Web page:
If we choose to use a vehicle as our model for a system, maintenance would start with the driver being cognizant of observable traits, characteristics and performance levels for the vehicle… He’ll notice when the tires a low, when the vehicle pulls to one side when being driven and the unique characteristics of the engine sounds as it moves along, accelerates and decelerates. He will also recognize the environmental conditions in which the vehicle is being driven will affect performance and maintenance requirements… stop and go traffic is very different from highway driving… not only will your mileage vary, but so to the wear and tear. Don’t get me started with racing and drifting… (It amazes me how many guys treat their relationships like something out of the movie Fast and Furious and are perplexed when they wreck it.) Likewise the life cycle point of the vehicle is important… simply the age of the vehicle will dictates the degree of maintenance requirements, as well as expected performance. Brand new vehicles need to be broken in and handled with care, as do antiques. Vehicles in their service years need increasing servicing, as the demands on their individual subsystems mounts (hydraulics, oils, belts, tires, brakes, transmissions etc..). These subsystems should be inspected and tested prior to anticipated fault points, not just evenly periodic intervals or mileage benchmarks. A hard driven vehicle pulling considerable loads will need more care and attention than if it was simply being taken out for weekend country drives. Lastly the operator will include safeguarding measures to prevent corrosion, ensure structural integrity, and safety considerations whether that comes in the form of washing and waxing a vehicle to prevent corrosion, the driving practices that limit damage, or the safety practices of wearing a seat belt and having appropriate insurance coverage. Intimate interpersonal relationships can draw directly from this analogy, even though the major subsystems will be quite dramatically different, the key then is knowing what they are.
Maintenance is not repair
Repairing a relationship once broken is not maintenance and should never be considered as such. Utilizing a system beyond its breaking point is terribly poor maintenance practice and management, yet that is precisely what most people do with their relationships because we lack the skills, experience and proven ability to do otherwise. Repair should be closely linked to a one-time costs and expenditure limits associated with brining the relationship back to fully serviceable condition. This is to ensure the appropriateness for one to make the repair in the first place, to obtain operational effectiveness afterwards and to make sure that a series of subsystem failures do not exceed one’s maintenance expenditure limits. Sadly people too often keep investing heavily in relationship repair when they shouldn’t be, that the repair are unlikely to result in operational expectations and that smaller sub-issue failures ultimately exceed the value of repairing the relationship. This isn’t to mean that there are not cases where it is entirely appropriately to completely salvage a relationship and completely re-structure, re-tool and to rebuild it, but those cases are few and far in-between and in the majority of the cases always involve children.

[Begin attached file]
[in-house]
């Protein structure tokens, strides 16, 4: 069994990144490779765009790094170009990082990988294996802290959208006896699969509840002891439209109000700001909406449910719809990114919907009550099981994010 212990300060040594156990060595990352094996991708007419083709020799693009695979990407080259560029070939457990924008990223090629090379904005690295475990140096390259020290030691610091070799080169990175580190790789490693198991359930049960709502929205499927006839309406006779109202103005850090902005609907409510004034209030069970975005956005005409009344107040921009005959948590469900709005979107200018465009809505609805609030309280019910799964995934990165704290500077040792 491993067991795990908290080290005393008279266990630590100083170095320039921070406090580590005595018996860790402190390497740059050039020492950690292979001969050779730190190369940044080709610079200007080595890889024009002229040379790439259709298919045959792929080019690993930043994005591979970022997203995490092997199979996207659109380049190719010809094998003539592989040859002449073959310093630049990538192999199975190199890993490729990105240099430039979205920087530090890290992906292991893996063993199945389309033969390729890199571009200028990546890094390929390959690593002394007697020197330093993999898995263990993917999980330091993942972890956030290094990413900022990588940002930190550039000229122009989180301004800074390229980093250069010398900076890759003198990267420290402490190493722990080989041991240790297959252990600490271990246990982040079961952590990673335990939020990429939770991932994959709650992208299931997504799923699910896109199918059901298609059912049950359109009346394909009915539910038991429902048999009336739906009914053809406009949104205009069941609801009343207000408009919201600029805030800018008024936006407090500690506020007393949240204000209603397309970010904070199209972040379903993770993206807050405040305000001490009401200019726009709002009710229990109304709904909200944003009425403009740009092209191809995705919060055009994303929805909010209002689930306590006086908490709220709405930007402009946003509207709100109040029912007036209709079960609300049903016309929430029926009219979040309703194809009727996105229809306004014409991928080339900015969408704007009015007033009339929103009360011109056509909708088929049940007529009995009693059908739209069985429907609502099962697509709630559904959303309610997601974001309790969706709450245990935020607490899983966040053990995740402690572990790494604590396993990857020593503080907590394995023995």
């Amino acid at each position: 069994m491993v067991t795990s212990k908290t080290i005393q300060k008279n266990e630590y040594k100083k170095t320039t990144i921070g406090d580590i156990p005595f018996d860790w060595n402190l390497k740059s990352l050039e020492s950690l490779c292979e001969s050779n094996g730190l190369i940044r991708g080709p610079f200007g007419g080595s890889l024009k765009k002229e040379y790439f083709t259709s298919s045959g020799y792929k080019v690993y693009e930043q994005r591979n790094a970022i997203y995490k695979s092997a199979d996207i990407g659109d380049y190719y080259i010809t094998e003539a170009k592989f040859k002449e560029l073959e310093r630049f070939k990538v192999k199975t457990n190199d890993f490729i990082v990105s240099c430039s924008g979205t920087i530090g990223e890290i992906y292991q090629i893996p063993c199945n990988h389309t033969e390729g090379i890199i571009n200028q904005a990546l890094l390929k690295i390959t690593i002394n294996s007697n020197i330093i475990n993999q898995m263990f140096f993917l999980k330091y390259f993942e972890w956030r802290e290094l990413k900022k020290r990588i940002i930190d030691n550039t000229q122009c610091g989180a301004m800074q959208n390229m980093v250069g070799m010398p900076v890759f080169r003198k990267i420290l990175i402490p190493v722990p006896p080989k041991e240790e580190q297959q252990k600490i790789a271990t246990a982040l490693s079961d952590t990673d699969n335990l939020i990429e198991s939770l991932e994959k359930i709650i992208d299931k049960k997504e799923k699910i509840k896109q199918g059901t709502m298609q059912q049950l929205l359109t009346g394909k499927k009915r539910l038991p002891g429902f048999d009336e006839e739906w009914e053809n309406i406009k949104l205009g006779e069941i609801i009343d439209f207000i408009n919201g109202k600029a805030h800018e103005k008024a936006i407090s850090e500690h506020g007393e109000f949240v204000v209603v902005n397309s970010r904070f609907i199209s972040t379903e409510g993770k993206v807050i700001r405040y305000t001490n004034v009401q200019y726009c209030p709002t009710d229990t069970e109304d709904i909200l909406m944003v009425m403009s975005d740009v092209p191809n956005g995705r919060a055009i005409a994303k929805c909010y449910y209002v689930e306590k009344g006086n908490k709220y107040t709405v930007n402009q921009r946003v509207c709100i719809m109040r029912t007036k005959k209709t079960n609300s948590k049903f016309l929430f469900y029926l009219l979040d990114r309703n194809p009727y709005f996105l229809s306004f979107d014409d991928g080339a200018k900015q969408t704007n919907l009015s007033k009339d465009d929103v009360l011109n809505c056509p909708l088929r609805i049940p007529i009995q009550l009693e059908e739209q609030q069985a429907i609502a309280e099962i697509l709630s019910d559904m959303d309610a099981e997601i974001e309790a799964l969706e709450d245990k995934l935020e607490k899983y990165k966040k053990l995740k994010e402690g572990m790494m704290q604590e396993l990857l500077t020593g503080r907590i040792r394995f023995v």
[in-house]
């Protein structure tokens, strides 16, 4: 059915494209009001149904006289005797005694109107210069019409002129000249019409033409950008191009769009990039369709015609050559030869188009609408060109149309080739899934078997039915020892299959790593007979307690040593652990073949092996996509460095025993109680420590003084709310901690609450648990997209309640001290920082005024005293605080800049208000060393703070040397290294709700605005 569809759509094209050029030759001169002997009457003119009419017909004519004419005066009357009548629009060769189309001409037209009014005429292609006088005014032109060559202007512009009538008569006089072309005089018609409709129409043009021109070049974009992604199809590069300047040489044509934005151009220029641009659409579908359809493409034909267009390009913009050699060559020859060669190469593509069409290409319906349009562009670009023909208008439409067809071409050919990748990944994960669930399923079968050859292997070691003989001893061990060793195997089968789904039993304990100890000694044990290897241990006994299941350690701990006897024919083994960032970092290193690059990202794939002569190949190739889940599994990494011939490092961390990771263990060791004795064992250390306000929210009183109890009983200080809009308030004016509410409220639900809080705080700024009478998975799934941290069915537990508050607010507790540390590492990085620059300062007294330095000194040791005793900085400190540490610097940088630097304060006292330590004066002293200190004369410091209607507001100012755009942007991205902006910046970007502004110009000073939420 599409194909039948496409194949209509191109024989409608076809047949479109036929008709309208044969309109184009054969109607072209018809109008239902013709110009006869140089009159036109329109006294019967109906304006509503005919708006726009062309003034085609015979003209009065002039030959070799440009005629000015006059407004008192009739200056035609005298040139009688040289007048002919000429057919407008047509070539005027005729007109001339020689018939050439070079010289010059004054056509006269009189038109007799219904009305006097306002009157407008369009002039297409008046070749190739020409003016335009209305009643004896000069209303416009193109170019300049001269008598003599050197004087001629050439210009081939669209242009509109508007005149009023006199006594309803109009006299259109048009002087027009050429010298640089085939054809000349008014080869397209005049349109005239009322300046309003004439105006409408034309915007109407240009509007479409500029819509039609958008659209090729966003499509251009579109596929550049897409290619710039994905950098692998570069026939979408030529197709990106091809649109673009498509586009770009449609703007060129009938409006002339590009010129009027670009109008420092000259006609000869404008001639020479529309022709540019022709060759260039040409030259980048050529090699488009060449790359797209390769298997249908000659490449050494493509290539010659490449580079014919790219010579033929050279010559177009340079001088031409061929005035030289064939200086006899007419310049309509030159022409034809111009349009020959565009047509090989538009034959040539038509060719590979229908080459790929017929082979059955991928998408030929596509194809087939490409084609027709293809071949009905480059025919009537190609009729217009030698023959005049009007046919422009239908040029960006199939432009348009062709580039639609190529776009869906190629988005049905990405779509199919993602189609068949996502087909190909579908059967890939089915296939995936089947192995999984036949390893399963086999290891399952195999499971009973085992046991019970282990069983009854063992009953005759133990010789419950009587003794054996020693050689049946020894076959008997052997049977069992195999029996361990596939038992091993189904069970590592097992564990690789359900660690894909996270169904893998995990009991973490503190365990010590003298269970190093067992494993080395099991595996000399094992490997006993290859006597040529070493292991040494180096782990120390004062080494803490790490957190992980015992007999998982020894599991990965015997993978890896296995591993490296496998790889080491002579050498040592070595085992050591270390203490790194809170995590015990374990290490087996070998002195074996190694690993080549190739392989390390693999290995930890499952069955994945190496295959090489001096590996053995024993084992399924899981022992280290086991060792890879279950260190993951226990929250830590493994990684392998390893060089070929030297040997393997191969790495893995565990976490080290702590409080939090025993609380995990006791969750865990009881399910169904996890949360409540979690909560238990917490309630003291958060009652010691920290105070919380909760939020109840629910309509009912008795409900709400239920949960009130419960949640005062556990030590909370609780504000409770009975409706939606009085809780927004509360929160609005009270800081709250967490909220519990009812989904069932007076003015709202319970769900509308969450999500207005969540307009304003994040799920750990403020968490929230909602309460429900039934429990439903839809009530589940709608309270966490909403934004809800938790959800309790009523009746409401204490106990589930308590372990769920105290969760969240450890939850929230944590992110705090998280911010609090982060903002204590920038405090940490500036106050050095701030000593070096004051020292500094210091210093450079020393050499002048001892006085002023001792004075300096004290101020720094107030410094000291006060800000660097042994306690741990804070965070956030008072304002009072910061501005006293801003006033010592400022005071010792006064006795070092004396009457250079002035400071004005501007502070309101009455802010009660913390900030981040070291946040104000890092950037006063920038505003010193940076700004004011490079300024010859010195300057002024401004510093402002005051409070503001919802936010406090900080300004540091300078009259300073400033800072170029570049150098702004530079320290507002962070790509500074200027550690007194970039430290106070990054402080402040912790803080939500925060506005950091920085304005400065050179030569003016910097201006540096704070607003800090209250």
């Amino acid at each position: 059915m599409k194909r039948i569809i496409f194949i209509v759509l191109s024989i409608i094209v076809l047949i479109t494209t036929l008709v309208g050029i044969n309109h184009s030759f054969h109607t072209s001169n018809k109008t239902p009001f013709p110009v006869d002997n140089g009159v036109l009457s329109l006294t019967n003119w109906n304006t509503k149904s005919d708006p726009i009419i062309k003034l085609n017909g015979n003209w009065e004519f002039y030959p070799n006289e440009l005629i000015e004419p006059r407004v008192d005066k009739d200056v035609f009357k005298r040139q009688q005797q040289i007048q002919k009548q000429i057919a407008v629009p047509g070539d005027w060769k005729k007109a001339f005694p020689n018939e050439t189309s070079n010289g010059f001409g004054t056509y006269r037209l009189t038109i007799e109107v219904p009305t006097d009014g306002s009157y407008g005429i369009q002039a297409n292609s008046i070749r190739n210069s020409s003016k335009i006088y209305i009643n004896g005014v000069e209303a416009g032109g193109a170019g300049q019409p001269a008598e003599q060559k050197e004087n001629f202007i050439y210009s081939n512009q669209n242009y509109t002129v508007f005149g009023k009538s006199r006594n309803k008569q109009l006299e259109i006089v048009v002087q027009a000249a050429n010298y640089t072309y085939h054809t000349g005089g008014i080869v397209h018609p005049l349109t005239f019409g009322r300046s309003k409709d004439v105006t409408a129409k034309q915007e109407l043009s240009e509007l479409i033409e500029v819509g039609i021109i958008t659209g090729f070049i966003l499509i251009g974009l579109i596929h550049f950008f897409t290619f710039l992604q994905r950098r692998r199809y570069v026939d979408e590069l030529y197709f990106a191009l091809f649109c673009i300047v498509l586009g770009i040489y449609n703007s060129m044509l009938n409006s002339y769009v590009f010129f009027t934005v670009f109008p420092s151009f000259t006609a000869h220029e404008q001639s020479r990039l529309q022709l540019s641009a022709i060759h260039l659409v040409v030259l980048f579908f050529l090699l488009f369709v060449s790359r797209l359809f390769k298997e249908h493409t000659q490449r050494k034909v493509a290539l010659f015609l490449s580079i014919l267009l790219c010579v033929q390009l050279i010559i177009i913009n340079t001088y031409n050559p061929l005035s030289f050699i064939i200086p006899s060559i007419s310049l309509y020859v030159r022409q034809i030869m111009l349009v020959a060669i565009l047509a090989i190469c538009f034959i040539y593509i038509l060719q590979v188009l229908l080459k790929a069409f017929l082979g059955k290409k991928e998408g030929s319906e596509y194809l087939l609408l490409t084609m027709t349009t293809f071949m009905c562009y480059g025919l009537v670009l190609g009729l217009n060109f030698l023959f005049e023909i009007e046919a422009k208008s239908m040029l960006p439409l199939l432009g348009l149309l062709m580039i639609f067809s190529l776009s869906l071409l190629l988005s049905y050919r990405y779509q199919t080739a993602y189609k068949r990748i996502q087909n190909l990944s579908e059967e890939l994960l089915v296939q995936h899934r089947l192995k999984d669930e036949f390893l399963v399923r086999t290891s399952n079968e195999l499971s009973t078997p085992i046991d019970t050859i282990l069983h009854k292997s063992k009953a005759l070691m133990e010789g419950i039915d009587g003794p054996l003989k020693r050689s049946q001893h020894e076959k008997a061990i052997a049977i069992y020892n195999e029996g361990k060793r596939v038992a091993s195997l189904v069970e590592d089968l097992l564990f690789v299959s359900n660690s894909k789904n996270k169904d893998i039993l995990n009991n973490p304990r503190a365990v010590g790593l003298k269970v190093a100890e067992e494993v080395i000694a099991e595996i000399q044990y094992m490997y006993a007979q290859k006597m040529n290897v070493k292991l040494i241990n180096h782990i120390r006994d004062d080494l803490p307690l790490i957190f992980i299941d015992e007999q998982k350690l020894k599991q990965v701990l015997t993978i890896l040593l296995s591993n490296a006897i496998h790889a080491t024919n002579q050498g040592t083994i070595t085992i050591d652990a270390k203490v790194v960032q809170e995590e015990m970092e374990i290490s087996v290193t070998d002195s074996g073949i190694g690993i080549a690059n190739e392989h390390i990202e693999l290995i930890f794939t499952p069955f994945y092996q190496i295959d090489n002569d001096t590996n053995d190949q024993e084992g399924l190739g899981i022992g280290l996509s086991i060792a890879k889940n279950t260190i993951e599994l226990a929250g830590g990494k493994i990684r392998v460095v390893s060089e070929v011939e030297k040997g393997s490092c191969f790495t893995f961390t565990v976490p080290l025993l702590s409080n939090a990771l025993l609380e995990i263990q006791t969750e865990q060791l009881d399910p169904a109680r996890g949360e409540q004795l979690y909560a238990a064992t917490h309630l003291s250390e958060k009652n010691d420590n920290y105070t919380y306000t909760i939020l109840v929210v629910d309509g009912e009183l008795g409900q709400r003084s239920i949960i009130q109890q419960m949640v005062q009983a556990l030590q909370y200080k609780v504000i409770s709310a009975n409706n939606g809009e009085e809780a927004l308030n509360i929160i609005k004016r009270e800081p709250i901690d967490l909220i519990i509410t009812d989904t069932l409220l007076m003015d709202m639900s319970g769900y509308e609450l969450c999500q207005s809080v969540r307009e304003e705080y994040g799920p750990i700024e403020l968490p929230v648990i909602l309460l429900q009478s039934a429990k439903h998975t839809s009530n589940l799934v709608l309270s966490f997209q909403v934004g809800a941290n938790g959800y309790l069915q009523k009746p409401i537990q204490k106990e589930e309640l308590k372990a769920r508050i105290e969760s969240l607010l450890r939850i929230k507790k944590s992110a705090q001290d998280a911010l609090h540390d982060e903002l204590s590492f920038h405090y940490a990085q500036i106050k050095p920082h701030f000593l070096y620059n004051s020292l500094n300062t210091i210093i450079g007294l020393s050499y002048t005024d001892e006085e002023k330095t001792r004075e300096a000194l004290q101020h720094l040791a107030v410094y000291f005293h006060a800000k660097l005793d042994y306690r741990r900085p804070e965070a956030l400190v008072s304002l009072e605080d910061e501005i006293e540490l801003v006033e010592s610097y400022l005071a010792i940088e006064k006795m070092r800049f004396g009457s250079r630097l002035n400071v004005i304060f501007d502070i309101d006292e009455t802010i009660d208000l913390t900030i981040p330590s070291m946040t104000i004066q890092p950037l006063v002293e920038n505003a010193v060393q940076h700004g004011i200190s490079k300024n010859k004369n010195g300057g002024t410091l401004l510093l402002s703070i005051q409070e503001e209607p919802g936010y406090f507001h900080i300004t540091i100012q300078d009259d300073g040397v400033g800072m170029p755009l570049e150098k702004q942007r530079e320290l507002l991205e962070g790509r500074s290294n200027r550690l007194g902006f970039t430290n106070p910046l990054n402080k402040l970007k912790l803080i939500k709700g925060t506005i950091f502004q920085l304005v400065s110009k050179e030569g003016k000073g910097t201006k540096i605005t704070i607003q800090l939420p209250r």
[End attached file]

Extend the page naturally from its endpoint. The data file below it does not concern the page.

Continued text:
Worse off than negligence are those acts of willful misconduct either in damaging the relationship initially or through the consequences of our failure to appropriately manage the relationship repair once the initial damage is done. This occurs when we are hurt, angry and vengeful and we lash out in defiance to our partner, the situation and ultimately from the emotional dependencies from our past that are triggering and inflaming our response. When we harm our partner and our relationship in response to a relationship fault, we ultimately hurt ourselves. The inability to recognize and respond appropriately to boundaries, to control one’s emotional impulses and resolve personal emotional dependencies apart from relationship issues will invariably lead to the wrecking of the relationship, from our own accord, not from the original infraction. We are never justified in damaging others or our relationship in seeking a resolution to a fault or infraction. Relationships and partners handled in that regard don’t need repairing, should be classified as unserviceable and ultimately junked in quick order.